In the greenhouse there are gardening things now (laths, iron mesh etcetera).


Front garden, November 1, 2019

The front garden is towards south. On this photo a part of the front garden at November 1, 2019. With summer flower plants.

14 Responses to Sjef’s garden

  1. Jenn says:

    I like your garden. I am in Chicago, and I think it is colder here. Your tips are wonderful!!

  2. Rachel says:

    Thank you for sharing your garden photos and tips!

  3. Pingback: Welcome | sjefgardentips

  4. Oli says:

    Sjef, thanks for the informative site. If I wanted to grow Belgian endive on a large scale, would you recommend differently? I am in South Africa in the Overberg region. We have a winter rainfall (June to September) and hot dry summers ( December to February). Any further information would be greatly appreciated.

  5. Hello Oli,
    For large scale growth of Belgian Endive you better search on the internet for information. I don’t know the details. Growing the plants (with green leaves) will be about the same as in my garden. But growing white heads in the dark (after cutting the foliage) will be different. I know that on a large scale the heads grow in the dark while the roots are in big containers with running water and nutrients.
    Sorry that’s all I know about this topic.
    Good luck and greets, Sjef

  6. Oli says:

    Hi Sjef,

    Thank you for answering my comment. One more question? Would moles be a big problem for growing endive? My soil conditions would be perfect but now I do have moles. How can one work around this?

    Regards Olivier.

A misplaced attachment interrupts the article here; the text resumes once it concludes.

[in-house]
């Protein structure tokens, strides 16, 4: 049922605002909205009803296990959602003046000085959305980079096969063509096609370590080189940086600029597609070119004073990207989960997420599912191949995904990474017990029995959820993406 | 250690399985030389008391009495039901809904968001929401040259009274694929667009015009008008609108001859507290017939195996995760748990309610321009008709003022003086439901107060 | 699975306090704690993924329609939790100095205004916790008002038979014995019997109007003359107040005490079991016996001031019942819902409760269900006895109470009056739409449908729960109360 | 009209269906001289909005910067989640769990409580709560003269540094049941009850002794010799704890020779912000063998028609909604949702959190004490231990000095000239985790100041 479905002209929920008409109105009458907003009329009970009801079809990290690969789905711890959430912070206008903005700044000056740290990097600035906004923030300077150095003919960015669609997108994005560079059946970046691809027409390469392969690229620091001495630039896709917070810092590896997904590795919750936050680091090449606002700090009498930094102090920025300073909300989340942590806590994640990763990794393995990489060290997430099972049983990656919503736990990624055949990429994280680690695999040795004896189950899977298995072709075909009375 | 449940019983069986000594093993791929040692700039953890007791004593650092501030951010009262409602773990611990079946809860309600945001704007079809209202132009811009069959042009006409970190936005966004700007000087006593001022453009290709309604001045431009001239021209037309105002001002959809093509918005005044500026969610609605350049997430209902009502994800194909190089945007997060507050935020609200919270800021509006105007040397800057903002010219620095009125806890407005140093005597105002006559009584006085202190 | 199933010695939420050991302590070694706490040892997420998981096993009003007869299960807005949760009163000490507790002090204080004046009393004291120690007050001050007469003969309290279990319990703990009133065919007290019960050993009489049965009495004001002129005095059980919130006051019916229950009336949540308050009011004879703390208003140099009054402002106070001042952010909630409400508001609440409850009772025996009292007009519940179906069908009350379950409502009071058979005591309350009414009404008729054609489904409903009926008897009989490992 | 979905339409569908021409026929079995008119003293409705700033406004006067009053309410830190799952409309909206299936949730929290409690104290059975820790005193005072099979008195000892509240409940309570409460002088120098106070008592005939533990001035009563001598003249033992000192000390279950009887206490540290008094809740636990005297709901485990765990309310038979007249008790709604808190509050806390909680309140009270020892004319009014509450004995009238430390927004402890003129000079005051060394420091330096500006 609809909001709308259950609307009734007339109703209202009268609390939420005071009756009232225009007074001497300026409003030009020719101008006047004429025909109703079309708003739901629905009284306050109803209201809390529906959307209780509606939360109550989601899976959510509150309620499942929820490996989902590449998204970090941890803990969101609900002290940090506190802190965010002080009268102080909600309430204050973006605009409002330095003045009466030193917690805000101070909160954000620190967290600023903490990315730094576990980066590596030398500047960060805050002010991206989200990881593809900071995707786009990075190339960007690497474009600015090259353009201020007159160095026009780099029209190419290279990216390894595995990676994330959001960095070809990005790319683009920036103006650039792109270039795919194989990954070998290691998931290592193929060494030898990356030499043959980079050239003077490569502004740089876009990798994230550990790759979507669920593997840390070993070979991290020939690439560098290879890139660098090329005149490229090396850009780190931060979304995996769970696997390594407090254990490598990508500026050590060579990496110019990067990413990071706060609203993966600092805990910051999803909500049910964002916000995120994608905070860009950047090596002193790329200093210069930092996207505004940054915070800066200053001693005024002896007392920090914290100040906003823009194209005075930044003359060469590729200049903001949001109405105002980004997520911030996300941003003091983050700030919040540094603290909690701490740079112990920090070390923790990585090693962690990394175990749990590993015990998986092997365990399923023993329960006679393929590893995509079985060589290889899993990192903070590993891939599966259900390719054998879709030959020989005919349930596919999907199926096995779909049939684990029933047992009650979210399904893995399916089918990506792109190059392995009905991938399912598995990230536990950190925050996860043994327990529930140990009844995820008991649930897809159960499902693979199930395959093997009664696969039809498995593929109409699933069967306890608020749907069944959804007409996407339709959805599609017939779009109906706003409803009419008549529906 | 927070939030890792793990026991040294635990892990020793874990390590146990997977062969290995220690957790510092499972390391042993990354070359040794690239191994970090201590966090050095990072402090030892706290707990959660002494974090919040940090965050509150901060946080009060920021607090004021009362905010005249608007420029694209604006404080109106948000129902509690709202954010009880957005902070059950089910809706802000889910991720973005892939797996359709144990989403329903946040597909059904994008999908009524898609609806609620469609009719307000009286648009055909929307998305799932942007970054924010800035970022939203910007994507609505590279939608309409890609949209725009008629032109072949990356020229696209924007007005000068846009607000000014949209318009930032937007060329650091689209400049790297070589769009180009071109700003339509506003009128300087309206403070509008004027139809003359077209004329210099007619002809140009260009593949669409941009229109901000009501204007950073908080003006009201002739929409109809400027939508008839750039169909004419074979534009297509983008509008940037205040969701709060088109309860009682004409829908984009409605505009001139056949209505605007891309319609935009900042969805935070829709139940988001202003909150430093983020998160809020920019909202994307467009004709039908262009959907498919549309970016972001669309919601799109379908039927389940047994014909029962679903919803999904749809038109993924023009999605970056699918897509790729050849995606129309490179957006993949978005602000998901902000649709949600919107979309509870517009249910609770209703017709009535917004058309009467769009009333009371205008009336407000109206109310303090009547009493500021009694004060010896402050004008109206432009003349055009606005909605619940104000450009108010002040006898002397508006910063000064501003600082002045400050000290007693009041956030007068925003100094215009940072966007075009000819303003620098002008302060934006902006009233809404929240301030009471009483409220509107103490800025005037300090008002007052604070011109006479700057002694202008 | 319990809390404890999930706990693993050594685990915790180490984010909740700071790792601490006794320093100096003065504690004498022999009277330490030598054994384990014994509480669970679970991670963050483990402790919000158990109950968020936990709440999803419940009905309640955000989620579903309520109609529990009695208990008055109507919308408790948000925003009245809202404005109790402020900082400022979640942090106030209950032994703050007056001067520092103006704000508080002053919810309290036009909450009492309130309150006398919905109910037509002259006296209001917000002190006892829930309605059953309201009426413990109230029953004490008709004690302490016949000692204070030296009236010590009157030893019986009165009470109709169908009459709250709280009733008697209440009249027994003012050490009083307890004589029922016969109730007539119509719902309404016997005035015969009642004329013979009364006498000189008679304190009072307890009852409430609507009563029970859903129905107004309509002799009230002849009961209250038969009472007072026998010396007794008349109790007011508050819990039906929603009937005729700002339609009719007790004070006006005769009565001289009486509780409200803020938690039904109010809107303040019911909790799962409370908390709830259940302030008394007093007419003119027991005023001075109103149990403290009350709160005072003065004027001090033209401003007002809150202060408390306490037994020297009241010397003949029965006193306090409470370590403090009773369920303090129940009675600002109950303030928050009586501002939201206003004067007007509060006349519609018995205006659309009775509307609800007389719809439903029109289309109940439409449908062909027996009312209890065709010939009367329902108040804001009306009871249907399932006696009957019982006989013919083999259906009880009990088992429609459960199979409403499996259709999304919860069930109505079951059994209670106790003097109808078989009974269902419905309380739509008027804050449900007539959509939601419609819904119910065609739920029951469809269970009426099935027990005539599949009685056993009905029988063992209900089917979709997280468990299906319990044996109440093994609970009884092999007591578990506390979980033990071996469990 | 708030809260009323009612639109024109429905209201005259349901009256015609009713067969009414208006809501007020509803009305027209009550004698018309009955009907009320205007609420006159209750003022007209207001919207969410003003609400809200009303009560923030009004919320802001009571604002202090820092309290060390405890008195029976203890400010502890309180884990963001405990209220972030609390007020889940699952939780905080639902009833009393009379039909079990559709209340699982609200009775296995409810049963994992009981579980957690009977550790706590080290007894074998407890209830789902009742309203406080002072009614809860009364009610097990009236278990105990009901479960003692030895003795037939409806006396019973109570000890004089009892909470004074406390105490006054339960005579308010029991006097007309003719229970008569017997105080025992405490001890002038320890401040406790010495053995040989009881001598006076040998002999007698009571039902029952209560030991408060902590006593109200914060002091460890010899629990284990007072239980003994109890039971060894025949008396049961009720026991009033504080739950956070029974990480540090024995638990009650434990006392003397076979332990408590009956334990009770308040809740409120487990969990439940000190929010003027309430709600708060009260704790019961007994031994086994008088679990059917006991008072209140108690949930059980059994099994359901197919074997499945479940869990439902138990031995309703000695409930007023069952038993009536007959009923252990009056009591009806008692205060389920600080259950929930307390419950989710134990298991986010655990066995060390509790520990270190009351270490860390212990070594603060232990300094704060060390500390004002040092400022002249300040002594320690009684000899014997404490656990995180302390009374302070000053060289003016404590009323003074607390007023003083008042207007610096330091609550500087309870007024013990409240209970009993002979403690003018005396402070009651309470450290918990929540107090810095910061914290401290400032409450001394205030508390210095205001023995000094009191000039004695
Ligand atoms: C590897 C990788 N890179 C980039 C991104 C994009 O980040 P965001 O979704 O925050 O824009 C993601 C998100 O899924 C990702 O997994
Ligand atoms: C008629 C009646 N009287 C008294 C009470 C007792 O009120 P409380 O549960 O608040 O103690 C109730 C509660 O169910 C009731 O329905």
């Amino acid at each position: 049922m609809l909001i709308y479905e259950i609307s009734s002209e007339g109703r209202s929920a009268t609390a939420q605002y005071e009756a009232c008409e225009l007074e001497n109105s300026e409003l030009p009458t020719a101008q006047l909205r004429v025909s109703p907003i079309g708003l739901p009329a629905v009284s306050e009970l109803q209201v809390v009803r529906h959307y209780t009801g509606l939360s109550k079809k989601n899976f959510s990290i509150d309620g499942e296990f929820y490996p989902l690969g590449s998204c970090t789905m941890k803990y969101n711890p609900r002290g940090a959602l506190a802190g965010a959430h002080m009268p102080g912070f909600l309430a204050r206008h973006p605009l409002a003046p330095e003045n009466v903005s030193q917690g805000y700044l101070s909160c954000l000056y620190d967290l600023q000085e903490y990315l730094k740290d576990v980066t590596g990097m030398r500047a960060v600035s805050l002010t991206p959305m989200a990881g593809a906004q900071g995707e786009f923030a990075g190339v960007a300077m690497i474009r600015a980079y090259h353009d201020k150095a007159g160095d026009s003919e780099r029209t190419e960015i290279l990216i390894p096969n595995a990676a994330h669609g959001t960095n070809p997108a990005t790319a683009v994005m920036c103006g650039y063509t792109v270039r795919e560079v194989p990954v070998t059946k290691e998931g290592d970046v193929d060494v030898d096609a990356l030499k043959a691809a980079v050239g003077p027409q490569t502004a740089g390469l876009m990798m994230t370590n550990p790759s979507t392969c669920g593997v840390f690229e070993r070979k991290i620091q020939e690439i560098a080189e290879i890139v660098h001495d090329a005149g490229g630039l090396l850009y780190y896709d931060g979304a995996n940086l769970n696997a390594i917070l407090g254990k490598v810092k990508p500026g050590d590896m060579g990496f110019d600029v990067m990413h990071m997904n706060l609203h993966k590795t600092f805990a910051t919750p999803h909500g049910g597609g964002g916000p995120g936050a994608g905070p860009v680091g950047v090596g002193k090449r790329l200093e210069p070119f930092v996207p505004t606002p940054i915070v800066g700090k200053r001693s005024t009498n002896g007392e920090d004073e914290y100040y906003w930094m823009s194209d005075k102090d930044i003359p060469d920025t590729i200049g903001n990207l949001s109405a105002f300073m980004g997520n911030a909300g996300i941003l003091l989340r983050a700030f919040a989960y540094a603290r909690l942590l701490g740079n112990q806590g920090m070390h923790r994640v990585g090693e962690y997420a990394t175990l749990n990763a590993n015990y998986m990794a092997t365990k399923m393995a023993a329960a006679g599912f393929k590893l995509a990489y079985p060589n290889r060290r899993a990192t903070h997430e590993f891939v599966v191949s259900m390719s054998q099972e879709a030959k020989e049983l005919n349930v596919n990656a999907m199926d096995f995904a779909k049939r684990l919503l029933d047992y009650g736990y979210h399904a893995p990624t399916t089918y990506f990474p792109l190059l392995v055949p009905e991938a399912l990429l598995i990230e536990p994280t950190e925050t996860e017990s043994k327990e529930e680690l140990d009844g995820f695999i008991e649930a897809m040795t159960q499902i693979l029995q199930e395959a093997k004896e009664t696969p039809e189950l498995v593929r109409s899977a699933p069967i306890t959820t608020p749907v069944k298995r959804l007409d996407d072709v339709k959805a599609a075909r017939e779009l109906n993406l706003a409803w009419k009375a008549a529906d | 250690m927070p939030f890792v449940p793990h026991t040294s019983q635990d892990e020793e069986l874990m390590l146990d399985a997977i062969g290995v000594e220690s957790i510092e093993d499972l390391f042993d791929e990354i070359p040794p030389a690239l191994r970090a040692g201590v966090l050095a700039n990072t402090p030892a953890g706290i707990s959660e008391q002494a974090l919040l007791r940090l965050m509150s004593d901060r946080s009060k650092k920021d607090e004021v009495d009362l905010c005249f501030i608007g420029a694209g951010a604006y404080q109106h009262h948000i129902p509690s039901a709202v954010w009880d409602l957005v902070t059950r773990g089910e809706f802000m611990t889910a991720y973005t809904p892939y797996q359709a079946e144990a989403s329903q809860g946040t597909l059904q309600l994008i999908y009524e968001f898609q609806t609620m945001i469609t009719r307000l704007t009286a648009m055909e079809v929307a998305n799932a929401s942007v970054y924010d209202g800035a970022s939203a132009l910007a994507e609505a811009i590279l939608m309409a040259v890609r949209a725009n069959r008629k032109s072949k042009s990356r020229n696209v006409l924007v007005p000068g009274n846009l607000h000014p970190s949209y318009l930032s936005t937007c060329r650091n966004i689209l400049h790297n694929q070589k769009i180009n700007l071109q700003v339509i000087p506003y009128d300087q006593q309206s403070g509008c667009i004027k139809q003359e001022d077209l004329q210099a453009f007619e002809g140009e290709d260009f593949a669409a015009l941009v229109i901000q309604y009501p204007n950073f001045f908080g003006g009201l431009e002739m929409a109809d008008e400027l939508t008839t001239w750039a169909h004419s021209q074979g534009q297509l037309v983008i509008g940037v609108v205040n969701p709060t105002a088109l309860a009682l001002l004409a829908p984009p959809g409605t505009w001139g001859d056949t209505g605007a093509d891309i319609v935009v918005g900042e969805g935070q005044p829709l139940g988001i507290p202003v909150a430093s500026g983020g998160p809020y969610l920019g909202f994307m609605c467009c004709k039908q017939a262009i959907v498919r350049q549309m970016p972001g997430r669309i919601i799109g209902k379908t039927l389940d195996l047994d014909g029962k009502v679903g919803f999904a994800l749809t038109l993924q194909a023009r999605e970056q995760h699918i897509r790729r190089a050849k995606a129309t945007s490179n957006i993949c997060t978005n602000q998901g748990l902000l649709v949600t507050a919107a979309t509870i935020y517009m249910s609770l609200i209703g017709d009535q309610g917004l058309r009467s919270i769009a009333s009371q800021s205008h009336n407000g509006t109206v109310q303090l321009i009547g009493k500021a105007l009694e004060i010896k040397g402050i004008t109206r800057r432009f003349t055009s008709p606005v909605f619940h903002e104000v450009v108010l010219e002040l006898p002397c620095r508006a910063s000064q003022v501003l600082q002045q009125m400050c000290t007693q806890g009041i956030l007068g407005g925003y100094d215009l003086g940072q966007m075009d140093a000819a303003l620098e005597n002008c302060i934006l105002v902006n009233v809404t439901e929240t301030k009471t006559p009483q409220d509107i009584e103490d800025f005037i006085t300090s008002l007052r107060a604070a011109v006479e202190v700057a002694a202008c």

• Hi Oli,
      Sorry I’m not a mole expert. In our allotment garden there are only few moles.
      I suggest to look on the internet for a solution (How to get rid of moles).
      Good luck,

  7. pivi63 says:

    Hi Sjef, I am really glad I came across your blog – so many useful tips and informations. Dank je wel

  8. Joye says:

    Hello Sjef, Thank you for a wonderful insight to your garden and tips. Very interesting and informative. I’m wondering why your tomatoes are grown in pots, in the garden.
    Kind regards, Joye

    • Hi Joyce,
      You’re welcome and thanks for the complement.
      About het tomatoes; all plants grow in the garden soil.
      Under a roof, all plants have a “watering pot”. That is the top part of a plastic flower pot.
      It eases watering the plants; water drops in the soil towards the roots near the stem.
      When pouring water on dry sand under the roof, water will not drop in the soil but it will spread over the dry sand.
      And only little water will drop near the roots.
      I have added this info to the page.

      Greets, Sjef

  9. Gary says:

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    I’m emailing you today because we just updated our article on growing orchids indoors.
    Did you know that according to the USDA 2015 Floriculture Crops Summary, orchids topped the “Potted Flowering Plants Sold for Indoor or Patio Use” category with $288 million in value? That’s a lot of flowers!